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Astronomers spot black hole ejecting plasma and spinning so fast that it drags spacetime

A black hole almost 8,000 light years away from Earth has caught the eye of astronomers, due to its peculiar, wobbly nature. 

Called V404 Cygni, the black hole was spotted ejecting high-speed clouds of plasma in a manner that’s never been seen before by scientists.   

V404, like other black hole systems, was sucking up gas from a nearby star. 

And while black holes have been known to spit out matter, researchers observed V404’s jets shooting out plasma in rapid succession.

 

A black hole almost 8,000 light years away from Earth has caught the eye of astronomers, due to its wobbly nature. Called V404 Cygni, it was spotted ejecting high-speed clouds of plasma

Scientists likened the strange phenomenon to the ‘wobble of a spinning top,’ as it spun rapidly over the span of just a few hours. 

The study, which was led by the International Center for Radio Astronomy Research (ICRAR), was published today in the journal Nature.  

Scientists believe the spinning jet came about as a result of a misalignment between an accretion disk created by the star’s matter and the black hole. 

Intense radiation caused the inner part of the accretion disk to ‘puff up into a doughnut shaped structure,’ resulting in it spinning like a top.  

Pictured is an artist's impression of V404 Cygni, with the nearby star seen to the left. The black hole in the center pulls gas toward it and expels plasma in long jet streams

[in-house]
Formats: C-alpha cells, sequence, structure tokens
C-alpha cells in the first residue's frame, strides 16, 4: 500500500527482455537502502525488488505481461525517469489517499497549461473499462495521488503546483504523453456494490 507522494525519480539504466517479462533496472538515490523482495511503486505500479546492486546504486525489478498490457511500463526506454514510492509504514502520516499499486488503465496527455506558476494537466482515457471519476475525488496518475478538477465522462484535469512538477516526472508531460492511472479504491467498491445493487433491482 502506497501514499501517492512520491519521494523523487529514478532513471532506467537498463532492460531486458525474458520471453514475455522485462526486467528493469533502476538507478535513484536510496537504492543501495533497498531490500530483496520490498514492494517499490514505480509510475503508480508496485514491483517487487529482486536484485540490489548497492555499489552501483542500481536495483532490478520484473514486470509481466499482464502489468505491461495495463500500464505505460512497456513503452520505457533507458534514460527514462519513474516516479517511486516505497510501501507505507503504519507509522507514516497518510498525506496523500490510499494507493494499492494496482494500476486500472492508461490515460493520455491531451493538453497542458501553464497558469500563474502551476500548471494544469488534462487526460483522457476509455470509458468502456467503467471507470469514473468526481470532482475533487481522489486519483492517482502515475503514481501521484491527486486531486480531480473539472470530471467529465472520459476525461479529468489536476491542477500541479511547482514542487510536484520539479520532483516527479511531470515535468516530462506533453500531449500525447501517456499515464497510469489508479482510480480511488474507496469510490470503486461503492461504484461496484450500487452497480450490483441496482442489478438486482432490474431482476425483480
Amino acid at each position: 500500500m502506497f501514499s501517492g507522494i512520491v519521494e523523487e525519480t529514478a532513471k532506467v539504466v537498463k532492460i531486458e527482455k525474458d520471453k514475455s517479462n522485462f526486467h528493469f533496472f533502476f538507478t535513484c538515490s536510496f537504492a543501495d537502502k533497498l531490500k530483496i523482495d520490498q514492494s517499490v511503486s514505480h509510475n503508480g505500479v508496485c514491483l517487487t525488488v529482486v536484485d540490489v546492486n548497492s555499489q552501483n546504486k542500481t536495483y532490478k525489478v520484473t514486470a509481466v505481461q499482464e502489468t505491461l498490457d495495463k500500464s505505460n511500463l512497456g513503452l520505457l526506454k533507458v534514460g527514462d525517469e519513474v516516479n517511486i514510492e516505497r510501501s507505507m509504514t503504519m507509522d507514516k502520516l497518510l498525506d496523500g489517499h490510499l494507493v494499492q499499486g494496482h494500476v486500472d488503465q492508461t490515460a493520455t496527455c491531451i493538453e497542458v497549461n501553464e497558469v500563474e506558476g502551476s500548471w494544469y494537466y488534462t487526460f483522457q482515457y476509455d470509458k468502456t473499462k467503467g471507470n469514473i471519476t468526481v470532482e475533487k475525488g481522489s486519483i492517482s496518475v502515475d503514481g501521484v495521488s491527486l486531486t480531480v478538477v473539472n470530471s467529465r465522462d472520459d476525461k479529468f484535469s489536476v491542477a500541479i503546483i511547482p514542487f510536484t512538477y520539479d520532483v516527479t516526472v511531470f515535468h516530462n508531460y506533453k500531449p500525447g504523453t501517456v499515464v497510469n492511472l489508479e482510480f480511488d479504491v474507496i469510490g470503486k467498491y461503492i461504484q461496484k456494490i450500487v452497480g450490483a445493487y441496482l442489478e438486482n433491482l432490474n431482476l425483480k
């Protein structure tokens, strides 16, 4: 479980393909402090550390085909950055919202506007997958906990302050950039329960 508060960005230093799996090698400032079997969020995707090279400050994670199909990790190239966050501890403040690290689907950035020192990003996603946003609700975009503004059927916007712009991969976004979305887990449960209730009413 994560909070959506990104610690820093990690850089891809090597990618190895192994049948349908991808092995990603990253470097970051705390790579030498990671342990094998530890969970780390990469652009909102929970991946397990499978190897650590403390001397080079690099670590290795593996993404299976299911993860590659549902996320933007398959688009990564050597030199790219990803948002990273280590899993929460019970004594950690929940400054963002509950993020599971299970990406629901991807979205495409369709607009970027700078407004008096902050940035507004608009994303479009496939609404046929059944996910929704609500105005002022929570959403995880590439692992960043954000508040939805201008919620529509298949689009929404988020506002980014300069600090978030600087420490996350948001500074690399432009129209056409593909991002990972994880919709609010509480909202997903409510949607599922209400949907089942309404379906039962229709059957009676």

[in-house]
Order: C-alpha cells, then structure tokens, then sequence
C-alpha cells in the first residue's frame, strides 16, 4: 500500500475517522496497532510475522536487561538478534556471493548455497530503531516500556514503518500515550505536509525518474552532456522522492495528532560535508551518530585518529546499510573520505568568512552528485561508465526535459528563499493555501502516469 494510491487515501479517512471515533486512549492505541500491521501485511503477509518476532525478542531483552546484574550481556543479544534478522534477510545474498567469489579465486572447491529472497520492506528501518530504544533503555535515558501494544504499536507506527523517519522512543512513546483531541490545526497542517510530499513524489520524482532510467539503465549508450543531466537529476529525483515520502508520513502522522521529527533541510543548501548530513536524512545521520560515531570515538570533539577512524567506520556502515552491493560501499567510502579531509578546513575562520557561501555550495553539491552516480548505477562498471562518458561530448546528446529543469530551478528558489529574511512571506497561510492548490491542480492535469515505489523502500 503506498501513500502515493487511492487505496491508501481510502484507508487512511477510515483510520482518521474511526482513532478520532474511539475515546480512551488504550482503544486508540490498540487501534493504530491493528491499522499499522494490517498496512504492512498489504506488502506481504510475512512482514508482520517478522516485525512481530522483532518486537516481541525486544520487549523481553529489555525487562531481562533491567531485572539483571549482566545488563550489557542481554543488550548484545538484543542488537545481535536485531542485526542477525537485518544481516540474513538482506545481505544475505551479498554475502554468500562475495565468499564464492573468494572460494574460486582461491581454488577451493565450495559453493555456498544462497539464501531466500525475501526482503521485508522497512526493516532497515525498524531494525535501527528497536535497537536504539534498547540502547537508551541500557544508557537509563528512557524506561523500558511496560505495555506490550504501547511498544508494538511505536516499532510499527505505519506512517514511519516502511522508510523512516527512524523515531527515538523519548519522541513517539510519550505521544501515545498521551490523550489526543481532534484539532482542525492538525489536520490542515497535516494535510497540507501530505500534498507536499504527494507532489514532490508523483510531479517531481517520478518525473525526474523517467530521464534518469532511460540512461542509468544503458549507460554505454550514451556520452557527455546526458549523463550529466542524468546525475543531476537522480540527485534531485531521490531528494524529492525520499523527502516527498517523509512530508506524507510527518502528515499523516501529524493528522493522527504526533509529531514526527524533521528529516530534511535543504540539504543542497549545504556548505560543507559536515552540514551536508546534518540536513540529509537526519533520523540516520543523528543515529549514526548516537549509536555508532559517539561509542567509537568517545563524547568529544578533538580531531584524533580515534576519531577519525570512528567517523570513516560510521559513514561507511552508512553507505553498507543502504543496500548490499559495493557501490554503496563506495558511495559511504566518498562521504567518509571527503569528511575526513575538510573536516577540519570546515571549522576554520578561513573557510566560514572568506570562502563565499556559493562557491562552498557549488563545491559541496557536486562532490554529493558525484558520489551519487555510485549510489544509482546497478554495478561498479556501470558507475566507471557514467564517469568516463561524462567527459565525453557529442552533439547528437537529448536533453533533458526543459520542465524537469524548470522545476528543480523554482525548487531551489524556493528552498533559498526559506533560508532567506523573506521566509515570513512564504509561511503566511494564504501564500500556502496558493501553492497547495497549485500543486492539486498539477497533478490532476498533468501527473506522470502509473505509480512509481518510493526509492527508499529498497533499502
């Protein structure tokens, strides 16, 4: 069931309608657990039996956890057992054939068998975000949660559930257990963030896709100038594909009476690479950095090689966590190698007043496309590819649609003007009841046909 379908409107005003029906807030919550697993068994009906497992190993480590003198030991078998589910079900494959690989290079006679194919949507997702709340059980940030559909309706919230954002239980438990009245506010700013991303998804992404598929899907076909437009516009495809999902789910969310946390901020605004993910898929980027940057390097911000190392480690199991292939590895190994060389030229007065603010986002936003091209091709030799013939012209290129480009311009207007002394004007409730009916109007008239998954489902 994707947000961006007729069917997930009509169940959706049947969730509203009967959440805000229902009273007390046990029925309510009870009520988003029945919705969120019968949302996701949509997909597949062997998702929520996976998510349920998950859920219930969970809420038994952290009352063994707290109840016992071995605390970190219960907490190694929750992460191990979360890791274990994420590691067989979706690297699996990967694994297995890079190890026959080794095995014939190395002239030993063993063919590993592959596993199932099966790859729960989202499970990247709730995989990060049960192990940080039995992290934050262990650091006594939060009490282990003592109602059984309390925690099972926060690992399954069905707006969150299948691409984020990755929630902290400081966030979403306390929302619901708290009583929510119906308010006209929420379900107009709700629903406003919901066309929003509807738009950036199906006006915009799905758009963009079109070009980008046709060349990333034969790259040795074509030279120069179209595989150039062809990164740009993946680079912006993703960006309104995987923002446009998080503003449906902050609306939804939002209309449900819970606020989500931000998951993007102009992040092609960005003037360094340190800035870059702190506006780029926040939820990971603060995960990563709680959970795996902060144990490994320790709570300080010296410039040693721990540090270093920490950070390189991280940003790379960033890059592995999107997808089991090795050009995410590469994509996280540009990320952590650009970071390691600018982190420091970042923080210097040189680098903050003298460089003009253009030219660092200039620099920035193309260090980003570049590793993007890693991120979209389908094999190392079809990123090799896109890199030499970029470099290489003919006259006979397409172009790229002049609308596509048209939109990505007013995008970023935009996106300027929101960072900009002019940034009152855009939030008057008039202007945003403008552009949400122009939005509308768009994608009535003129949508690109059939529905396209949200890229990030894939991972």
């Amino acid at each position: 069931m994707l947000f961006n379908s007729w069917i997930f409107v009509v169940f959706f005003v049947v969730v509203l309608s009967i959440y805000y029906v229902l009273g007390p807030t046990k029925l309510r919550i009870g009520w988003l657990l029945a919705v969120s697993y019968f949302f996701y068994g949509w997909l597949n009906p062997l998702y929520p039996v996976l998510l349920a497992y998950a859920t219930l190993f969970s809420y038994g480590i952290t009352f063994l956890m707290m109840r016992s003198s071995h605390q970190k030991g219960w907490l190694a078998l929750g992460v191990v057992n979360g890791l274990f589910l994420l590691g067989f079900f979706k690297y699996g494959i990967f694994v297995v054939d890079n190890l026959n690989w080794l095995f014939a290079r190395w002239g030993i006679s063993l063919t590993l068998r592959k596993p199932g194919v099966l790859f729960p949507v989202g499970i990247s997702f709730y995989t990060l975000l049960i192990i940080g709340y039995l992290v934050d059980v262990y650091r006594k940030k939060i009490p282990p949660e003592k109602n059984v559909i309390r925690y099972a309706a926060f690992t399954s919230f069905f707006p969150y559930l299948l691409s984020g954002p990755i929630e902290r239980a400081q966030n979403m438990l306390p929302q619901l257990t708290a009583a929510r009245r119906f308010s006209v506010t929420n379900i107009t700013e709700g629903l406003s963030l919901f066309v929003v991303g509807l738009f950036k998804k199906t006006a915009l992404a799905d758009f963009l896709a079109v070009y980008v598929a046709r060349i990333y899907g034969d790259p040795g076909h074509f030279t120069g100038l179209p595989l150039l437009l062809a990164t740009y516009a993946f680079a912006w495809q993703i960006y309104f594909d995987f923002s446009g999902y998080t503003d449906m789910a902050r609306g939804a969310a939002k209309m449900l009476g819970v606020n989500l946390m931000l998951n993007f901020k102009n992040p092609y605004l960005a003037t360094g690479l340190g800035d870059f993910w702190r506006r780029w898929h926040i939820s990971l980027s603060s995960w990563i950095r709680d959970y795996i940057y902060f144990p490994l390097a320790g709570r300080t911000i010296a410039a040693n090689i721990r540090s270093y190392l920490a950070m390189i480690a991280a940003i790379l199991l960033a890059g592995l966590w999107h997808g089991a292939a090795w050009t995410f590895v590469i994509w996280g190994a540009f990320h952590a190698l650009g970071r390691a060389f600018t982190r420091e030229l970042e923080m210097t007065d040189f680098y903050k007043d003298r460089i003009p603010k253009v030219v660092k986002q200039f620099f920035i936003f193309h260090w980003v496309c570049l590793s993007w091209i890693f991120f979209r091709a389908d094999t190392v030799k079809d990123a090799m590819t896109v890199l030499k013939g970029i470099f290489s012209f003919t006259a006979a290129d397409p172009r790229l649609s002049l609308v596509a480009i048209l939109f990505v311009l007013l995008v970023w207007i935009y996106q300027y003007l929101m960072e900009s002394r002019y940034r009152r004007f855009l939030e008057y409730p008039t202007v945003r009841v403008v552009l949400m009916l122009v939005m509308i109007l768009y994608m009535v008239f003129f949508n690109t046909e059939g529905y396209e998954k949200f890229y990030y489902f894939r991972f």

Pictured is an artist’s impression of V404 Cygni, with the nearby star seen to the left. The black hole in the center pulls gas toward it and expels plasma in long jet streams 

Another artist's impression shows the black hole system. Scientists believe the spinning jet came about as a result of a misalignment between an accretion disk and the star

Another artist’s impression shows the black hole system. Scientists believe the spinning jet came about as a result of a misalignment between an accretion disk and the star

‘This is one of the most extraordinary black hole systems I’ve ever come across,’ James Miller-Jones, a professor from the Curtin University in Australia and lead author of the study, said in a statement. 

‘Like many black holes, it’s feeding on a nearby star, pulling gas away from the star and forming a disk of material that encircles the black hole and spirals towards it under gravity.

Pictured is the changing orientation in Cygni, with each clock hand showing the jet at a different time (artist's impression)

Pictured is the changing orientation in Cygni, with each clock hand showing the jet at a different time (artist’s impression) 

‘What’s different in V404 Cygni is that we think the disk of material and the black hole are misaligned.

‘This appears to be causing the inner part of the disk to wobble like a spinning top and fire jets out in different directions as it changes orientation,’ he added. 

As the black hole system continued to spin, it dragged space and time along with it, otherwise known as gravity.